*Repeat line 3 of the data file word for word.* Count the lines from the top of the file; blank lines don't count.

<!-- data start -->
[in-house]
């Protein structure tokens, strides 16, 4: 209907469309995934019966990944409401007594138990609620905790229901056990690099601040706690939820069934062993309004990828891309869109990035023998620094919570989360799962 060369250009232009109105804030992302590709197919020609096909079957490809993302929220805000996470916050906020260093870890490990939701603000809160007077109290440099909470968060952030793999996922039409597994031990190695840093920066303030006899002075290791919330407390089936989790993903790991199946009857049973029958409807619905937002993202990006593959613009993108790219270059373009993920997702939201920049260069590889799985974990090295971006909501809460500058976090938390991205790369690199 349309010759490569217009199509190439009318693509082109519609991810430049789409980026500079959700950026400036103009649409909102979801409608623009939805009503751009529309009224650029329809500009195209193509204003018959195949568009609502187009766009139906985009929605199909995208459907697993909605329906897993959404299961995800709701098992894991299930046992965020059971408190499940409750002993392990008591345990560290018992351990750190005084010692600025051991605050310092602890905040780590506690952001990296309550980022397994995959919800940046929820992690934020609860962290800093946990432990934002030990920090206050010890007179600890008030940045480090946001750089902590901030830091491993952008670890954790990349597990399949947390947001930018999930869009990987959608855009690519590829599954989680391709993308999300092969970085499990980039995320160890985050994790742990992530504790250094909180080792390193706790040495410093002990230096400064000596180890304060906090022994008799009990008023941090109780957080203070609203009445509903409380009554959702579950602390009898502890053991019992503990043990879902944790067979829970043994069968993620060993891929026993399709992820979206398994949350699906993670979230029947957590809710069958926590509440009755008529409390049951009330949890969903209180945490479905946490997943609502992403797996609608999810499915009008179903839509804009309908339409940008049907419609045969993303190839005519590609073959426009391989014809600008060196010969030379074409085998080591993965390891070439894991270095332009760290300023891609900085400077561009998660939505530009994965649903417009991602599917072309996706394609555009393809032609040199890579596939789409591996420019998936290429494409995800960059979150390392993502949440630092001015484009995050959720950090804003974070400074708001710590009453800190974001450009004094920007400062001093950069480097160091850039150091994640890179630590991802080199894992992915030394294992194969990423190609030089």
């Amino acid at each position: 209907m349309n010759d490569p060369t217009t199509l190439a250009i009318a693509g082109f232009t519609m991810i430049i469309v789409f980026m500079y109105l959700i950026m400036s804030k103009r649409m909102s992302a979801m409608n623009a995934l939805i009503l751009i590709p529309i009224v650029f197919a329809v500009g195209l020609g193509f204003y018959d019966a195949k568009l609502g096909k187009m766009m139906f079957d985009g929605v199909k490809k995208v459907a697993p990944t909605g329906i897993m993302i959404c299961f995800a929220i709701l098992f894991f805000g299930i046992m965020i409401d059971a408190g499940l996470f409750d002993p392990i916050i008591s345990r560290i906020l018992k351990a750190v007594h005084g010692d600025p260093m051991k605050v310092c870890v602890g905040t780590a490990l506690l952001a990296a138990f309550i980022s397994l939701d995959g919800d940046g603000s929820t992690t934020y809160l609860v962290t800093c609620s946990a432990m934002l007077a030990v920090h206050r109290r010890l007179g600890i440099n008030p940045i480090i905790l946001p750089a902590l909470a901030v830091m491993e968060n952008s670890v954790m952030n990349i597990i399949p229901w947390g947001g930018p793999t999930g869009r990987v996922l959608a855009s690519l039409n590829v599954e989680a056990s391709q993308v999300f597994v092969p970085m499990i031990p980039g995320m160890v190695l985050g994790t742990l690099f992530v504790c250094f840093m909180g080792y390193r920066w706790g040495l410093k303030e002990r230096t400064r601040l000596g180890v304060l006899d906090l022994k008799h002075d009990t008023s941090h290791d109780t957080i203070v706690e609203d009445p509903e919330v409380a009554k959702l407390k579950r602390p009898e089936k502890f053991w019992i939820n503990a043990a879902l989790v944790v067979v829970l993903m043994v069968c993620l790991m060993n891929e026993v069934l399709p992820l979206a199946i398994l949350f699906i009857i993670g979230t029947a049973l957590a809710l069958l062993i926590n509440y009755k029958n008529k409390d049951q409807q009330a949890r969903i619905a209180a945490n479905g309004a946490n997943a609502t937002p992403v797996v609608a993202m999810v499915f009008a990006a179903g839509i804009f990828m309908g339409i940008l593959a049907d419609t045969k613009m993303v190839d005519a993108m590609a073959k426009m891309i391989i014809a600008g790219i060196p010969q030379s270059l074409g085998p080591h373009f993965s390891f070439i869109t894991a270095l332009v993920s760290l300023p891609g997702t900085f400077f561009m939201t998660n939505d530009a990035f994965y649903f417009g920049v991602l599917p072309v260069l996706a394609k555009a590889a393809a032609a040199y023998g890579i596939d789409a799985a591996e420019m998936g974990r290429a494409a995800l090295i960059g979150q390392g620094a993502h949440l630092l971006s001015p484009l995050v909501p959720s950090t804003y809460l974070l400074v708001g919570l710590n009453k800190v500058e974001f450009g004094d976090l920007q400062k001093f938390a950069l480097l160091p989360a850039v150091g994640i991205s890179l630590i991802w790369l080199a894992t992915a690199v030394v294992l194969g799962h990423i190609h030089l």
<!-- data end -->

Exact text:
């Amino acid at each position: 209907m349309n010759d490569p060369t217009t199509l190439a250009i009318a693509g082109f232009t519609m991810i430049i469309v789409f980026m500079y109105l959700i950026m400036s804030k103009r649409m909102s992302a979801m409608n623009a995934l939805i009503l751009i590709p529309i009224v650029f197919a329809v500009g195209l020609g193509f204003y018959d019966a195949k568009l609502g096909k187009m766009m139906f079957d985009g929605v199909k490809k995208v459907a697993p990944t909605g329906i897993m993302i959404c299961f995800a929220i709701l098992f894991f805000g299930i046992m965020i409401d059971a408190g499940l996470f409750d002993p392990i916050i008591s345990r560290i906020l018992k351990a750190v007594h005084g010692d600025p260093m051991k605050v310092c870890v602890g905040t780590a490990l506690l952001a990296a138990f309550i980022s397994l939701d995959g919800d940046g603000s929820t992690t934020y809160l609860v962290t800093c609620s946990a432990m934002l007077a030990v920090h206050r109290r010890l007179g600890i440099n008030p940045i480090i905790l946001p750089a902590l909470a901030v830091m491993e968060n952008s670890v954790m952030n990349i597990i399949p229901w947390g947001g930018p793999t999930g869009r990987v996922l959608a855009s690519l039409n590829v599954e989680a056990s391709q993308v999300f597994v092969p970085m499990i031990p980039g995320m160890v190695l985050g994790t742990l690099f992530v504790c250094f840093m909180g080792y390193r920066w706790g040495l410093k303030e002990r230096t400064r601040l000596g180890v304060l006899d906090l022994k008799h002075d009990t008023s941090h290791d109780t957080i203070v706690e609203d009445p509903e919330v409380a009554k959702l407390k579950r602390p009898e089936k502890f053991w019992i939820n503990a043990a879902l989790v944790v067979v829970l993903m043994v069968c993620l790991m060993n891929e026993v069934l399709p992820l979206a199946i398994l949350f699906i009857i993670g979230t029947a049973l957590a809710l069958l062993i926590n509440y009755k029958n008529k409390d049951q409807q009330a949890r969903i619905a209180a945490n479905g309004a946490n997943a609502t937002p992403v797996v609608a993202m999810v499915f009008a990006a179903g839509i804009f990828m309908g339409i940008l593959a049907d419609t045969k613009m993303v190839d005519a993108m590609a073959k426009m891309i391989i014809a600008g790219i060196p010969q030379s270059l074409g085998p080591h373009f993965s390891f070439i869109t894991a270095l332009v993920s760290l300023p891609g997702t900085f400077f561009m939201t998660n939505d530009a990035f994965y649903f417009g920049v991602l599917p072309v260069l996706a394609k555009a590889a393809a032609a040199y023998g890579i596939d789409a799985a591996e420019m998936g974990r290429a494409a995800l090295i960059g979150q390392g620094a993502h949440l630092l971006s001015p484009l995050v909501p959720s950090t804003y809460l974070l400074v708001g919570l710590n009453k800190v500058e974001f450009g004094d976090l920007q400062k001093f938390a950069l480097l160091p989360a850039v150091g994640i991205s890179l630590i991802w790369l080199a894992t992915a690199v030394v294992l194969g799962h990423i190609h030089l």